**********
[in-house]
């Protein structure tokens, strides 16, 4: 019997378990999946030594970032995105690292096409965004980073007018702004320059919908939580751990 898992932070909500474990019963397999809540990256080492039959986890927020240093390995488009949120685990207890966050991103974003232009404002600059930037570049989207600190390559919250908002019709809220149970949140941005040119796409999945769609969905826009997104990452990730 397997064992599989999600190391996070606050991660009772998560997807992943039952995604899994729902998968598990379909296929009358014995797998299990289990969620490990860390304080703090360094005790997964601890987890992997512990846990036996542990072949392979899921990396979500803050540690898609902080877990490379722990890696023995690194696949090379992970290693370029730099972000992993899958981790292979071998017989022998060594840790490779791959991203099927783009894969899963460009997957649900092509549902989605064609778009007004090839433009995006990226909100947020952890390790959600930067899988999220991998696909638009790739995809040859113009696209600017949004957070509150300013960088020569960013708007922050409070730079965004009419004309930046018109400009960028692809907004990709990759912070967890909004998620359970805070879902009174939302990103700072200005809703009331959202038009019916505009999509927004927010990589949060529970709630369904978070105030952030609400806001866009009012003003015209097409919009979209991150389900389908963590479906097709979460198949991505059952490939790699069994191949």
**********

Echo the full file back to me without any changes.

[in-house]
């Protein structure tokens, strides 16, 4: 019997378990999946030594970032995105690292096409965004980073007018702004320059919908939580751990 898992932070909500474990019963397999809540990256080492039959986890927020240093390995488009949120685990207890966050991103974003232009404002600059930037570049989207600190390559919250908002019709809220149970949140941005040119796409999945769609969905826009997104990452990730 397997064992599989999600190391996070606050991660009772998560997807992943039952995604899994729902998968598990379909296929009358014995797998299990289990969620490990860390304080703090360094005790997964601890987890992997512990846990036996542990072949392979899921990396979500803050540690898609902080877990490379722990890696023995690194696949090379992970290693370029730099972000992993899958981790292979071998017989022998060594840790490779791959991203099927783009894969899963460009997957649900092509549902989605064609778009007004090839433009995006990226909100947020952890390790959600930067899988999220991998696909638009790739995809040859113009696209600017949004957070509150300013960088020569960013708007922050409070730079965004009419004309930046018109400009960028692809907004990709990759912070967890909004998620359970805070879902009174939302990103700072200005809703009331959202038009019916505009999509927004927010990589949060529970709630369904978070105030952030609400806001866009009012003003015209097409919009979209991150389900389908963590479906097709979460198949991505059952490939790699069994191949």